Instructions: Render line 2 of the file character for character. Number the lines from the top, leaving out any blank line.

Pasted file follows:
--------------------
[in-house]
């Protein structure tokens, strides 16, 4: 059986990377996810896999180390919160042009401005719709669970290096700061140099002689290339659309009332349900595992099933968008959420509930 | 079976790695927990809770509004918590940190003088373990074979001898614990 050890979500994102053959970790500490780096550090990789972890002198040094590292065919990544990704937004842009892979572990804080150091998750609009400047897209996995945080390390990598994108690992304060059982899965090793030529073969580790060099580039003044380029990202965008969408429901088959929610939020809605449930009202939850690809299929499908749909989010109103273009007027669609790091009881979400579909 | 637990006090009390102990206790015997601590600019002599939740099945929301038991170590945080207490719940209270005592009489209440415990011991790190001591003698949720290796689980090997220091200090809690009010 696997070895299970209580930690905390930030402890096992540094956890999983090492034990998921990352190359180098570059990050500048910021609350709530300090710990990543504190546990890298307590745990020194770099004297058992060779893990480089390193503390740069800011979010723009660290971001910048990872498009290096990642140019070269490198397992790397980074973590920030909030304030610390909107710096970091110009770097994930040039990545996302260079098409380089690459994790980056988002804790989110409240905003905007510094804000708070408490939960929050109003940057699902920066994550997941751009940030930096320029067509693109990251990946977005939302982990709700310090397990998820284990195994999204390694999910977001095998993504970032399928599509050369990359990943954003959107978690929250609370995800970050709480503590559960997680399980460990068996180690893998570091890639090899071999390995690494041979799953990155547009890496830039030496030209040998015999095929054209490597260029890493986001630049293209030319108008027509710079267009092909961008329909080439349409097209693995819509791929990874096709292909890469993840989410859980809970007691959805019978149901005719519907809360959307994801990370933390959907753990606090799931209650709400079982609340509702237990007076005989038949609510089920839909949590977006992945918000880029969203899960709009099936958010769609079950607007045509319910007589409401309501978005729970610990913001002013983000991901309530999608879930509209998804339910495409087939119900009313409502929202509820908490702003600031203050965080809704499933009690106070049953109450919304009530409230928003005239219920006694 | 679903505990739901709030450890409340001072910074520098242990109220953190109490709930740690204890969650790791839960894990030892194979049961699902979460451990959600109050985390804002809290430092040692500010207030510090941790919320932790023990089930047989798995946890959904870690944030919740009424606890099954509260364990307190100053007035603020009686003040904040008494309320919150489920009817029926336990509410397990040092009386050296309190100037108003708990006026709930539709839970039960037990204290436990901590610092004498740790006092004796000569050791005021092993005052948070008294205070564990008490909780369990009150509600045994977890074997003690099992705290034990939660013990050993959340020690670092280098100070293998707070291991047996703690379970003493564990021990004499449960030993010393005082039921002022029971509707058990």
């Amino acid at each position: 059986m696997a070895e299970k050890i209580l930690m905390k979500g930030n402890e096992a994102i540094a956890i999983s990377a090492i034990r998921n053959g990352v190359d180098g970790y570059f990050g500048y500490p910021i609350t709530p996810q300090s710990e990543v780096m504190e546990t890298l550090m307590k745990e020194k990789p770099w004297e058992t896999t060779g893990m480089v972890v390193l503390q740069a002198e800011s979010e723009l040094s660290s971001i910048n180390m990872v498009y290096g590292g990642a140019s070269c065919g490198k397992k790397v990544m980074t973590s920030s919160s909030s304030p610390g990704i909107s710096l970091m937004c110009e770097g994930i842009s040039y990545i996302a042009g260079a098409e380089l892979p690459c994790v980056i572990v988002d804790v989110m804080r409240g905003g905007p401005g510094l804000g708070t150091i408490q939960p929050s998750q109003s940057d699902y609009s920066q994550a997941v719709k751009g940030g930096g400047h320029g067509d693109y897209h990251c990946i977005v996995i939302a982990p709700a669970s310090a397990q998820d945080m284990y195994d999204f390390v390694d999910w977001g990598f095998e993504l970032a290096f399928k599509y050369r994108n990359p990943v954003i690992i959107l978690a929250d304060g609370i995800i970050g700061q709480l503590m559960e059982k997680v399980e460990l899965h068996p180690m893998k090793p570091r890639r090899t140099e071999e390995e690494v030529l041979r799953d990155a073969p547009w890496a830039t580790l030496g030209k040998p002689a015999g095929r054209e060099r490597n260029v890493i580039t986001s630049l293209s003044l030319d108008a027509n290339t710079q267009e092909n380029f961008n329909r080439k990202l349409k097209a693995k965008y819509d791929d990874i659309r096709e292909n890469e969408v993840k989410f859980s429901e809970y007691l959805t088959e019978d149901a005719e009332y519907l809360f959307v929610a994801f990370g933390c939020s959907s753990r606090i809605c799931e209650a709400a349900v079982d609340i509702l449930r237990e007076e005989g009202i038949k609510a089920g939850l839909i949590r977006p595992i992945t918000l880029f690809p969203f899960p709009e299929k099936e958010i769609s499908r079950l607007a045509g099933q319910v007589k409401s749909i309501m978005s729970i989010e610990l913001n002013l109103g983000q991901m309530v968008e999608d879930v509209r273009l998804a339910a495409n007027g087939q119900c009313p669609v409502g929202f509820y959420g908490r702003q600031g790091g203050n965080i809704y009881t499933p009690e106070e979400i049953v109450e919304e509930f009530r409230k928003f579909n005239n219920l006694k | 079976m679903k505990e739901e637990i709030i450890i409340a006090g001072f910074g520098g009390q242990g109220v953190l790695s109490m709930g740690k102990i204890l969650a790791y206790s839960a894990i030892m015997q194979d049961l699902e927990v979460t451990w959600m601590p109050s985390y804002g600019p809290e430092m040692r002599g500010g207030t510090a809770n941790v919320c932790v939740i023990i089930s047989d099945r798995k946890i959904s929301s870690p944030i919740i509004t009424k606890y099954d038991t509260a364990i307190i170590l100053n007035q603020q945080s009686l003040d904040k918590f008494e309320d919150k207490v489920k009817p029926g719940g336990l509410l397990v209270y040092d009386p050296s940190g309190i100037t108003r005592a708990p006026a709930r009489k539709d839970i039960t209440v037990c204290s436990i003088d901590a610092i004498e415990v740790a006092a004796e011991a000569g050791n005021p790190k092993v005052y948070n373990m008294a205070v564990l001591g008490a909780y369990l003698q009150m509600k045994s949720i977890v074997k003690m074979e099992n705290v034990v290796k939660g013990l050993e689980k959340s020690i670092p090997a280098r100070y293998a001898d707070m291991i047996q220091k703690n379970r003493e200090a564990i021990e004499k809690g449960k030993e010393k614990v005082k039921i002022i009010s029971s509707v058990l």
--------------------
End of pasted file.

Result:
């Protein structure tokens, strides 16, 4: 059986990377996810896999180390919160042009401005719709669970290096700061140099002689290339659309009332349900595992099933968008959420509930 | 079976790695927990809770509004918590940190003088373990074979001898614990 050890979500994102053959970790500490780096550090990789972890002198040094590292065919990544990704937004842009892979572990804080150091998750609009400047897209996995945080390390990598994108690992304060059982899965090793030529073969580790060099580039003044380029990202965008969408429901088959929610939020809605449930009202939850690809299929499908749909989010109103273009007027669609790091009881979400579909 | 637990006090009390102990206790015997601590600019002599939740099945929301038991170590945080207490719940209270005592009489209440415990011991790190001591003698949720290796689980090997220091200090809690009010 696997070895299970209580930690905390930030402890096992540094956890999983090492034990998921990352190359180098570059990050500048910021609350709530300090710990990543504190546990890298307590745990020194770099004297058992060779893990480089390193503390740069800011979010723009660290971001910048990872498009290096990642140019070269490198397992790397980074973590920030909030304030610390909107710096970091110009770097994930040039990545996302260079098409380089690459994790980056988002804790989110409240905003905007510094804000708070408490939960929050109003940057699902920066994550997941751009940030930096320029067509693109990251990946977005939302982990709700310090397990998820284990195994999204390694999910977001095998993504970032399928599509050369990359990943954003959107978690929250609370995800970050709480503590559960997680399980460990068996180690893998570091890639090899071999390995690494041979799953990155547009890496830039030496030209040998015999095929054209490597260029890493986001630049293209030319108008027509710079267009092909961008329909080439349409097209693995819509791929990874096709292909890469993840989410859980809970007691959805019978149901005719519907809360959307994801990370933390959907753990606090799931209650709400079982609340509702237990007076005989038949609510089920839909949590977006992945918000880029969203899960709009099936958010769609079950607007045509319910007589409401309501978005729970610990913001002013983000991901309530999608879930509209998804339910495409087939119900009313409502929202509820908490702003600031203050965080809704499933009690106070049953109450919304009530409230928003005239219920006694 | 679903505990739901709030450890409340001072910074520098242990109220953190109490709930740690204890969650790791839960894990030892194979049961699902979460451990959600109050985390804002809290430092040692500010207030510090941790919320932790023990089930047989798995946890959904870690944030919740009424606890099954509260364990307190100053007035603020009686003040904040008494309320919150489920009817029926336990509410397990040092009386050296309190100037108003708990006026709930539709839970039960037990204290436990901590610092004498740790006092004796000569050791005021092993005052948070008294205070564990008490909780369990009150509600045994977890074997003690099992705290034990939660013990050993959340020690670092280098100070293998707070291991047996703690379970003493564990021990004499449960030993010393005082039921002022029971509707058990």